City council approves support for citywide community-oriented policing

8 months 2 hours 11 minutes ago Monday, February 19 2018 Feb 19, 2018 Monday, February 19, 2018 11:43:00 PM CST February 19, 2018 in Continuous News
By: Emily Spain, KOMU 8 Anchor
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COLUMBIA - Columbia's city council approved a resolution Monday night in support of a citywide community-oriented policing program. This type of policing involves officers getting out of their cars and into the neighborhoods they serve, a proactive approach to policing rather than reactive.

"We have an important opportunity tonight to say, this is the spirit and vision of the community that we desire, this is the type of policing that we require," Ward 1 councilman Clyde Ruffin said during the meeting.

Council members hope this will help prevent crime, improve racial disparities in traffic stops and improve morale on the force. They also acknowledged how a variety of groups from the city manager's office to the police department are all in agreement to move forward with this idea.

"[Groups] all coming together in agreement that this is something that we need, that in my time on the council I haven't seen before and so, this is an important moment that we don't want to overlook or discount," Ruffin said.

City leaders and local organizations have talked about wanting to implement community-orienting policing for years. It was even one of the Mayor's Task Force on Community Violence's recommendations in 2014. Ward 3 councilman Karl Skala also noted how community-oriented policing was one of his platforms during his run for office in 2007.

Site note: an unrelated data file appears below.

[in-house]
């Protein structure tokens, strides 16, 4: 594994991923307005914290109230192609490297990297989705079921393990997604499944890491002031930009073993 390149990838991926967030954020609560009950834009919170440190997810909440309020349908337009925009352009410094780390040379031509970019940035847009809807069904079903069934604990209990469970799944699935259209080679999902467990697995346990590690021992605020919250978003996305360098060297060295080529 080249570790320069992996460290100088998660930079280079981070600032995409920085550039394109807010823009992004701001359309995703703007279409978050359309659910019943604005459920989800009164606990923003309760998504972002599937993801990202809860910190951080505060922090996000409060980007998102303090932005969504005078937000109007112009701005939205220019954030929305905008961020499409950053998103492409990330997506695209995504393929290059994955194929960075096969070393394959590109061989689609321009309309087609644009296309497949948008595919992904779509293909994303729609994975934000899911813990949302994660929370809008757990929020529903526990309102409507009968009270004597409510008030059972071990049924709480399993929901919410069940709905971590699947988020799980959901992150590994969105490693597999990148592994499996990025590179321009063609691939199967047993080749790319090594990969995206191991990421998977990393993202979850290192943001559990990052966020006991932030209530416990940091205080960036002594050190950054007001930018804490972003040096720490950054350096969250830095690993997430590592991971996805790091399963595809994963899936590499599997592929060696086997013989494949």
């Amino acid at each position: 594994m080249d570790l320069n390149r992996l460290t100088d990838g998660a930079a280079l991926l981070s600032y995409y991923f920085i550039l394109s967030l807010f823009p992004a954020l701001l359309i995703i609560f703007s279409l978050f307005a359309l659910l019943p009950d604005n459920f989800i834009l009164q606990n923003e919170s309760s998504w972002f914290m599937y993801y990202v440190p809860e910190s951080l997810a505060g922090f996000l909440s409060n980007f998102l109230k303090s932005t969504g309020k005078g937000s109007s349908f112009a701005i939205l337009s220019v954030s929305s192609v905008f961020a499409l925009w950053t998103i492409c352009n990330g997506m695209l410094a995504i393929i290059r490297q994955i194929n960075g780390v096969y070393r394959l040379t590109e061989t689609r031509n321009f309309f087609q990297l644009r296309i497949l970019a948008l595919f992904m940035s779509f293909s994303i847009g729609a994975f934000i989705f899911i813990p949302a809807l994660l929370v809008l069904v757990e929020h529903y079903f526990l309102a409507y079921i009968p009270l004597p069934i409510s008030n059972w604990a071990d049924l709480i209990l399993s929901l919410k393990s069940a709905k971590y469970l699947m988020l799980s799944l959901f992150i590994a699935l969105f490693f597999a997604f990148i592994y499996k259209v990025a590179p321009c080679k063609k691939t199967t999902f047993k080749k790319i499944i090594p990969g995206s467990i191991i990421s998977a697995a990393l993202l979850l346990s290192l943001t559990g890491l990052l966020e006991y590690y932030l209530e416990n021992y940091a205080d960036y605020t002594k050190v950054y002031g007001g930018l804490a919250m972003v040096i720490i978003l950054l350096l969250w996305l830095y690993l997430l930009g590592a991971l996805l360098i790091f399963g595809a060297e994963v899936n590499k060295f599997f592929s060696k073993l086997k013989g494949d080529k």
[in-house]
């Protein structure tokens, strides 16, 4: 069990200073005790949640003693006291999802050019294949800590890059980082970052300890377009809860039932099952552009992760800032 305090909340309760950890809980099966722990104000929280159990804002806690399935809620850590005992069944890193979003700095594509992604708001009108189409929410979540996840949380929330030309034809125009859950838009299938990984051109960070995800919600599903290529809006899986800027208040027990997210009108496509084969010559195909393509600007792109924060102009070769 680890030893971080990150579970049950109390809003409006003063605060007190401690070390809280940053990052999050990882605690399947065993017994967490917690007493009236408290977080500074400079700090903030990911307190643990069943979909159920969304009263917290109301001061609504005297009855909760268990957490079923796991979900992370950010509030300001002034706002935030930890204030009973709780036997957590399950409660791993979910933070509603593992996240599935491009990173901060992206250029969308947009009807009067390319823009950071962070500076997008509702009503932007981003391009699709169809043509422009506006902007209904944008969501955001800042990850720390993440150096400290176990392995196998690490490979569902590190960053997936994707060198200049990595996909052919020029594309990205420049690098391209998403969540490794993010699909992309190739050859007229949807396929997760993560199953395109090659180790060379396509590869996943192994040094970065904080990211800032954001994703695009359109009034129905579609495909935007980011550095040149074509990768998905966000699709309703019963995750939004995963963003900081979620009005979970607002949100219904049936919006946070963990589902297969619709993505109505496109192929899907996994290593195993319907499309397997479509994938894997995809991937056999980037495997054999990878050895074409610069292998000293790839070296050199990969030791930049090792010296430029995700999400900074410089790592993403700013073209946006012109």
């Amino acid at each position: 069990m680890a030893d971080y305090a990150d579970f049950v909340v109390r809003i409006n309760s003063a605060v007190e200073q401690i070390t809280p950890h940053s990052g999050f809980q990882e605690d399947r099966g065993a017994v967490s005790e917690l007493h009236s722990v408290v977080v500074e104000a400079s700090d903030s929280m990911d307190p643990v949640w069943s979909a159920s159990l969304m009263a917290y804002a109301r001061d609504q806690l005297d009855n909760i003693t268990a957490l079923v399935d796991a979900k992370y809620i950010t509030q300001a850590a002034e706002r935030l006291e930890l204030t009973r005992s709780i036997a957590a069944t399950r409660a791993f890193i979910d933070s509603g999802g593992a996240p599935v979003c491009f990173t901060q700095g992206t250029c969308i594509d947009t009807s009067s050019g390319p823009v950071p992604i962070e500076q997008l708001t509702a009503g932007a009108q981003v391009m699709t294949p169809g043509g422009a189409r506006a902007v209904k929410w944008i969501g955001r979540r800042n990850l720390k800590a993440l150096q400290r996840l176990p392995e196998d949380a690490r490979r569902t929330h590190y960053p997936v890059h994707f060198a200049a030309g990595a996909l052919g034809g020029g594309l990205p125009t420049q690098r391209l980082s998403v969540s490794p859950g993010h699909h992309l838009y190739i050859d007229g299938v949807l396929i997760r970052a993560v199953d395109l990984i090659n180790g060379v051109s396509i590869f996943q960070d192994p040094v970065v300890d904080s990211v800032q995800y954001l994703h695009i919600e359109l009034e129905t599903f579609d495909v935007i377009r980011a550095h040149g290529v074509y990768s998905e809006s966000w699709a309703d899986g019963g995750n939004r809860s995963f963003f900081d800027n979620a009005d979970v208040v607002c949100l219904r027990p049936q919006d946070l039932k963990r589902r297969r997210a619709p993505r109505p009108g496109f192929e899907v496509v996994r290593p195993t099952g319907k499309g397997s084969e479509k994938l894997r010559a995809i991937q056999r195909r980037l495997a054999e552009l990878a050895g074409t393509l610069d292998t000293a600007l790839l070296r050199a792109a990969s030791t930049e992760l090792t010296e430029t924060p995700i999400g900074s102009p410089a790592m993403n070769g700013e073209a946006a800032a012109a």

The Columbia Police Department has one outreach unit it started in 2016 with eight offers who work in four high-crime neighborhoods. The resolution said the unit has received positive community reaction and the neighborhoods it serves have less criminal activity. 
Members of the public spoke about the resolution at the council meeting as well, most in support of it including representatives from the Columbia Police Officers' Association and Columbia's NAACP chapter. Some, however, did question how the city would pay for the officers needed to pull off this type of policing. 
Council members agreed that a lot of work still needs to get done to put this idea into place and pay for it. Skala said change is paramount, but the costs are very real.
"It's a starting point, it's not an end point by any means," Skala said.
The resolution calls for city manager Mike Matthes to design the citywide program along with a transition plan, timeline and budget for modifying current police policies and procedures. The resolution asks for input from a range of people including representatives from Columbia Public Schools, the University of Missouri, Columbia Chamber of Commerce, Columbia Citizens' Police Review Board and more.
"I want everybody to understand that the hard work is about to begin and everybody who's in agreement tonight may not be in agreement in a few months. But, we need to make sure we continue forward and address those differences and continue pushing forward to put some real teeth behind this resolution," Ward 5 councilman Matt Pitzer said.
The proposed program and transition plan is due to the council by August 31 of this year.

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